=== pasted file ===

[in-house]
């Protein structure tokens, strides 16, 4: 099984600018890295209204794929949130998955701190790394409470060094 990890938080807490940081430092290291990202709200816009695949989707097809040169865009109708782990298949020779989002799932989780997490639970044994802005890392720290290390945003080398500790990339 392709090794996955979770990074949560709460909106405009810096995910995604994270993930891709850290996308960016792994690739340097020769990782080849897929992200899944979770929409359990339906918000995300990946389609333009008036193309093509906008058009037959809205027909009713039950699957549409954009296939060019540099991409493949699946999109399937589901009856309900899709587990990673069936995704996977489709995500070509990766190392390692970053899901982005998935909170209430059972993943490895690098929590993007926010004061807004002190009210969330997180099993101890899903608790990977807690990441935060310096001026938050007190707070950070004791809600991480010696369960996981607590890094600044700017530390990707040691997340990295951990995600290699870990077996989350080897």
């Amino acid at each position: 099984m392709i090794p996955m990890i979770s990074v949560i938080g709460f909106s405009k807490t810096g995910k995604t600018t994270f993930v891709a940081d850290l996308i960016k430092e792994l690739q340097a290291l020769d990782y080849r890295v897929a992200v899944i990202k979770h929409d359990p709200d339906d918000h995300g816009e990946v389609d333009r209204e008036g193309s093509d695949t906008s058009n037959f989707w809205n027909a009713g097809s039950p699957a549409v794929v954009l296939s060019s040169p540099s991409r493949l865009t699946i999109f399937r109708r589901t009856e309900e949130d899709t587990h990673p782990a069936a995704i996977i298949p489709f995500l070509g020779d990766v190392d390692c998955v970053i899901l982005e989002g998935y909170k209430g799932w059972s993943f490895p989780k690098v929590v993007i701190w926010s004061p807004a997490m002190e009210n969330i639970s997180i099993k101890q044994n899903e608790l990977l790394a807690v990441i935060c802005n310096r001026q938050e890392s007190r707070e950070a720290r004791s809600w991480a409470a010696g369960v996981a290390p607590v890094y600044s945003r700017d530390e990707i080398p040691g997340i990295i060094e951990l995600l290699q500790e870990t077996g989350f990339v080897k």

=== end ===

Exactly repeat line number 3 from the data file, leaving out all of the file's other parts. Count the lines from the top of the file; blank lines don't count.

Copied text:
């Amino acid at each position: 099984m392709i090794p996955m990890i979770s990074v949560i938080g709460f909106s405009k807490t810096g995910k995604t600018t994270f993930v891709a940081d850290l996308i960016k430092e792994l690739q340097a290291l020769d990782y080849r890295v897929a992200v899944i990202k979770h929409d359990p709200d339906d918000h995300g816009e990946v389609d333009r209204e008036g193309s093509d695949t906008s058009n037959f989707w809205n027909a009713g097809s039950p699957a549409v794929v954009l296939s060019s040169p540099s991409r493949l865009t699946i999109f399937r109708r589901t009856e309900e949130d899709t587990h990673p782990a069936a995704i996977i298949p489709f995500l070509g020779d990766v190392d390692c998955v970053i899901l982005e989002g998935y909170k209430g799932w059972s993943f490895p989780k690098v929590v993007i701190w926010s004061p807004a997490m002190e009210n969330i639970s997180i099993k101890q044994n899903e608790l990977l790394a807690v990441i935060c802005n310096r001026q938050e890392s007190r707070e950070a720290r004791s809600w991480a409470a010696g369960v996981a290390p607590v890094y600044s945003r700017d530390e990707i080398p040691g997340i990295i060094e951990l995600l290699q500790e870990t077996g989350f990339v080897k």